- Cancer Information
- Advanced cancer
- Understanding grief
- The experience of grief
- Tips for coping with your emotions
Tips for coping with your emotions
- Accept that your feelings are normal and natural given the loss you have experienced. You might sense pressure from yourself or others to behave in a certain way, but everyone has their own style of coping.
- Be patient with grief. You may feel that after a certain time you should be coping better, but your adjustment to the loss is likely to be gradual and may take longer than you and others expect (learn more about when to seek professional help).
- If you feel angry, find safe ways to show your anger – do some exercise, write, paint or draw. Think about the ways you’ve coped with anger in the past. What worked? Once you have released some anger, do something relaxing to help calm yourself.
- Research has shown that regular physical activity can help with feelings of anger, stress, anxiety and depression.
- Try reflecting on your caring role – you may feel you are stronger than you realised and proud of how you have supported someone as they were dying. Even the small things you did showed how much you cared.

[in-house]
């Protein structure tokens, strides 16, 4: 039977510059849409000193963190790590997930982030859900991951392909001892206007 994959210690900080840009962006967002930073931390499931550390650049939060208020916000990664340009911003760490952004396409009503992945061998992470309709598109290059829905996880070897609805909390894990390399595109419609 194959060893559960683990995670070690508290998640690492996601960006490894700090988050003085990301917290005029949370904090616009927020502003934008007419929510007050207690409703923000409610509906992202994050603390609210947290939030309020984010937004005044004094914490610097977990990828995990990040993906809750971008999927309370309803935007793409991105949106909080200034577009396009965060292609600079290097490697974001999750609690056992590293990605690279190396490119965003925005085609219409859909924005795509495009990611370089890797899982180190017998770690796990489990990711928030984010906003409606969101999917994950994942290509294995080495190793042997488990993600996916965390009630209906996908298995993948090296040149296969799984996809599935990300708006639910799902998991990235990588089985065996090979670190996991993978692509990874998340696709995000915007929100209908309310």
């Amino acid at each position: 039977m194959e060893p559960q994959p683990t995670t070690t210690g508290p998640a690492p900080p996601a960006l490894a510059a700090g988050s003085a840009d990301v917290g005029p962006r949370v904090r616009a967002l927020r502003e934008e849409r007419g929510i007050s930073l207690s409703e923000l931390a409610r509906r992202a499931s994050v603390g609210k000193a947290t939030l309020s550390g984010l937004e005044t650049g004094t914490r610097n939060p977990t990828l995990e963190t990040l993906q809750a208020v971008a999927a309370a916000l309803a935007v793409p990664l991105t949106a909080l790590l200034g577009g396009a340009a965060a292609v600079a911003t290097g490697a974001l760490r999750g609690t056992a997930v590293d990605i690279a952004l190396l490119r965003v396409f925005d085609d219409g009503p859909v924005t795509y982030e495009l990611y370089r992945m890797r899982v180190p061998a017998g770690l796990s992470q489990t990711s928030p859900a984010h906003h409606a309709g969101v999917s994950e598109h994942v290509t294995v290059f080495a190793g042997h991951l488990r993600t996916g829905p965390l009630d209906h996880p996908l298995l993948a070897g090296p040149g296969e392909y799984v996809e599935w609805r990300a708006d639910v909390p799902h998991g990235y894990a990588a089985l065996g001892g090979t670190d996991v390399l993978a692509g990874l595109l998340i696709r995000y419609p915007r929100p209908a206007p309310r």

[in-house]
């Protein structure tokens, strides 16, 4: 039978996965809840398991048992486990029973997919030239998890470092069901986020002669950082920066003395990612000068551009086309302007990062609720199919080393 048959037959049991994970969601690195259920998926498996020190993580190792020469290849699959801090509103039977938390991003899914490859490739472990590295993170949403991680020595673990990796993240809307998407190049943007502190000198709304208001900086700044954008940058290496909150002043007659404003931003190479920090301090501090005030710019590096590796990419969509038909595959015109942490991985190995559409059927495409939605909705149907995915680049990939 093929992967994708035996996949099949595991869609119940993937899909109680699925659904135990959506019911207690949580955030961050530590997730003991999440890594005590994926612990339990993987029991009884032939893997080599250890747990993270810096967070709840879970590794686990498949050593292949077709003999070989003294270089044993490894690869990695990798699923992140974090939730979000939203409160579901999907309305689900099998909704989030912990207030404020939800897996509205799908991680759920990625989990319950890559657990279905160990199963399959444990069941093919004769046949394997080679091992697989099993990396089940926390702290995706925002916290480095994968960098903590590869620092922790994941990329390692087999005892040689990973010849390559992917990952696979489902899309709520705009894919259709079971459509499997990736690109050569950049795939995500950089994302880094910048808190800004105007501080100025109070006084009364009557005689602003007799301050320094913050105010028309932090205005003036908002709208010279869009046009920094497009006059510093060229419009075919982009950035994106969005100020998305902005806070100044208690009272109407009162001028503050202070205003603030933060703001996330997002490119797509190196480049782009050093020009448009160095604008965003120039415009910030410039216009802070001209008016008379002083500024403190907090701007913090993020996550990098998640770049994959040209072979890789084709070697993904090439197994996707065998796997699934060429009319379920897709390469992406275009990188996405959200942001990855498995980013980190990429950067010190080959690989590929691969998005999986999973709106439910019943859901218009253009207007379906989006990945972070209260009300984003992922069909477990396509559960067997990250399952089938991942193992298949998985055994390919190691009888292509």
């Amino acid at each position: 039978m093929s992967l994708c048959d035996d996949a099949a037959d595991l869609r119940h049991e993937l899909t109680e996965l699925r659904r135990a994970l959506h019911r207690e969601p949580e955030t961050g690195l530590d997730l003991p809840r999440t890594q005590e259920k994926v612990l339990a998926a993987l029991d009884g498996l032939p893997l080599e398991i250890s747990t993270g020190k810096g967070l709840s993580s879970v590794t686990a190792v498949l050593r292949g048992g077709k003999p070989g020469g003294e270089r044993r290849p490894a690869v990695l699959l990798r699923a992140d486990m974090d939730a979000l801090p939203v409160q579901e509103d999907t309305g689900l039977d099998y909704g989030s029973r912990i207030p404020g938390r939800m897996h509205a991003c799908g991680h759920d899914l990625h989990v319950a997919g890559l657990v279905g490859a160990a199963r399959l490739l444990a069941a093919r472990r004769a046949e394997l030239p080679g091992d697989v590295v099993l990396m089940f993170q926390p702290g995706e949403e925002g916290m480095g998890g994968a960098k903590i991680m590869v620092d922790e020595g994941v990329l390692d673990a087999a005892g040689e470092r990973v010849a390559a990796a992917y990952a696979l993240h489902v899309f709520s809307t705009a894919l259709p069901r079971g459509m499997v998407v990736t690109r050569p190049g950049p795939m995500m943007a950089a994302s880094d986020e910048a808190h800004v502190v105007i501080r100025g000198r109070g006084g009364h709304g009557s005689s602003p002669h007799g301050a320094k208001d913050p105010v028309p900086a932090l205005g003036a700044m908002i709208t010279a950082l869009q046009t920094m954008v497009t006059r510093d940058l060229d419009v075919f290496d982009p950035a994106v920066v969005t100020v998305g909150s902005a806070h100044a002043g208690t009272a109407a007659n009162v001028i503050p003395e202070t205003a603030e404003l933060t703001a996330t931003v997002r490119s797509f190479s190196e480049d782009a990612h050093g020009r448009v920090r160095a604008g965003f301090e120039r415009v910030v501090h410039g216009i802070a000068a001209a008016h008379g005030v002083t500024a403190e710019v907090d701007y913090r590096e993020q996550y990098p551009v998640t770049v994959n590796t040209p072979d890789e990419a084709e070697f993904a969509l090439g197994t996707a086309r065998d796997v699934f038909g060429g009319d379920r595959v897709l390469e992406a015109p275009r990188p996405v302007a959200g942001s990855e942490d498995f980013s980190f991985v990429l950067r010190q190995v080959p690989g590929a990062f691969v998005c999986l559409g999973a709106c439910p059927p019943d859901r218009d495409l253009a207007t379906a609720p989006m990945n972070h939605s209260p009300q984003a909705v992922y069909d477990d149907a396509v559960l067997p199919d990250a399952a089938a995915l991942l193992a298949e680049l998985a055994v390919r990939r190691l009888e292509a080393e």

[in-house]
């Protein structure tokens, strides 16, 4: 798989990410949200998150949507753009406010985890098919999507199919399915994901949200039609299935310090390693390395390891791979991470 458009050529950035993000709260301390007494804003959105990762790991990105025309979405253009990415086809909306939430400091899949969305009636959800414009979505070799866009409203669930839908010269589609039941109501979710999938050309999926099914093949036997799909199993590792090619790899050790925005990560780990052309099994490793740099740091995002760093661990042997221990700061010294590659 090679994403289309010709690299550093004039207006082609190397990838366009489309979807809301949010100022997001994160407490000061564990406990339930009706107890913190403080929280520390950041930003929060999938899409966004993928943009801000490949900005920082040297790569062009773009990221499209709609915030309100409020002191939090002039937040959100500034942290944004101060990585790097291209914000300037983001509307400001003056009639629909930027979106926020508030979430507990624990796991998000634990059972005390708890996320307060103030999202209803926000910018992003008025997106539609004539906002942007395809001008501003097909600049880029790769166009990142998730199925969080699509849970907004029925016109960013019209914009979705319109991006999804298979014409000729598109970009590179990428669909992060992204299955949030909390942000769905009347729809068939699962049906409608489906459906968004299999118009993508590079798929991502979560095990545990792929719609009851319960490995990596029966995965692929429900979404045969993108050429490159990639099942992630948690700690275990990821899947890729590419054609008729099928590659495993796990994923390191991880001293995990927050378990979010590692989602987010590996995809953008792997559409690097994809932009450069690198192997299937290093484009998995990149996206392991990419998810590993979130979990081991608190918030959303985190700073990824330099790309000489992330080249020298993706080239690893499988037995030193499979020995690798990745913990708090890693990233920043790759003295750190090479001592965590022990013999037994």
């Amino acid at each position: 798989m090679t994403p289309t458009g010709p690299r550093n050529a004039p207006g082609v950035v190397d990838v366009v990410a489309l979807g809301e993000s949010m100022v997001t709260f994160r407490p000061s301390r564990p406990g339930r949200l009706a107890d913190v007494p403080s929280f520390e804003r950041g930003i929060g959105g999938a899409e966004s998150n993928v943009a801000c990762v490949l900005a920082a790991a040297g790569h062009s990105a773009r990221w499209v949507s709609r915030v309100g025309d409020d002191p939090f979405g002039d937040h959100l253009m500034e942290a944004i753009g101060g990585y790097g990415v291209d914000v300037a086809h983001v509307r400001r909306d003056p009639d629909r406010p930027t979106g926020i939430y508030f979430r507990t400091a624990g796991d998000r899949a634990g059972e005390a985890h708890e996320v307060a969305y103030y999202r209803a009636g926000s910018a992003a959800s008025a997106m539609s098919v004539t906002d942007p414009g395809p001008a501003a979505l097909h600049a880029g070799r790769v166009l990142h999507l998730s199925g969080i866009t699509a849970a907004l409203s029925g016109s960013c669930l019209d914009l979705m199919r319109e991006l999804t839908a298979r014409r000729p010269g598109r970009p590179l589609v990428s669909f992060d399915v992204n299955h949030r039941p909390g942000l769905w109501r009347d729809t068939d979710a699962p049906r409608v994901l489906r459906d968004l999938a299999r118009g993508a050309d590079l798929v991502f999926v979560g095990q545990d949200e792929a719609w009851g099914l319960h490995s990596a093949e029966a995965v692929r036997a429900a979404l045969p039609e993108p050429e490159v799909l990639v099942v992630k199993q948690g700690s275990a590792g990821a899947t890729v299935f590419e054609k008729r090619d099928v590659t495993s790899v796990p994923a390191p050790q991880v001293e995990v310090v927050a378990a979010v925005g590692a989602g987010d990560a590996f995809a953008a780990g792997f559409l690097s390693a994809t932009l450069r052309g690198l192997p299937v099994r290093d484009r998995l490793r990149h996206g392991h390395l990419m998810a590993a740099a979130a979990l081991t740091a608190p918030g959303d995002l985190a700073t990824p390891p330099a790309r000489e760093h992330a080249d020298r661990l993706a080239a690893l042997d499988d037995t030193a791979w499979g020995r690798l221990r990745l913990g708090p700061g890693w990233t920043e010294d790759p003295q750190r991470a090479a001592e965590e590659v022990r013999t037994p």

- Forgive yourself for the things you didn’t say or do. Some people find it helps to write a letter to the person who died and then tear it up or burn it. Other people want to keep the letter as a reminder of the things they loved about the person who died.
- Forgive yourself for any wrongs you feel you did to the person who died. People often feel that they should not have become frustrated or “snapped” that one time when they were tired. Understand that becoming tired and short is fairly common when caring for someone.
- Take your mind off your grief for a little while – read a book, play a game online with a friend or watch a movie.
- Try complementary therapies, such as meditation or art therapy, to help you manage your feelings.
Kate Jurgens, Bereavement Coordinator, Southern Adelaide Palliative Services, SA; Gabrielle Asprey, Cancer Support Consultant, Cancer Council NSW; A/Prof Lauren Breen, Psychologist, Curtin University, WA; Rev David Dawes, Manager, Spiritual Care Department, Peter MacCallum Cancer Centre, VIC; Rob Ferguson, Consumer; Karen Hall, 13 11 20 Consultant, Cancer Council SA; Joanna Mangan, Psychologist, Cancer Council Queensland; Kate Reed, Nurse Practitioner National Clinical Advisor, Palliative Care Australia; Maxine Rosenfield, Counsellor and Educator, NSW.
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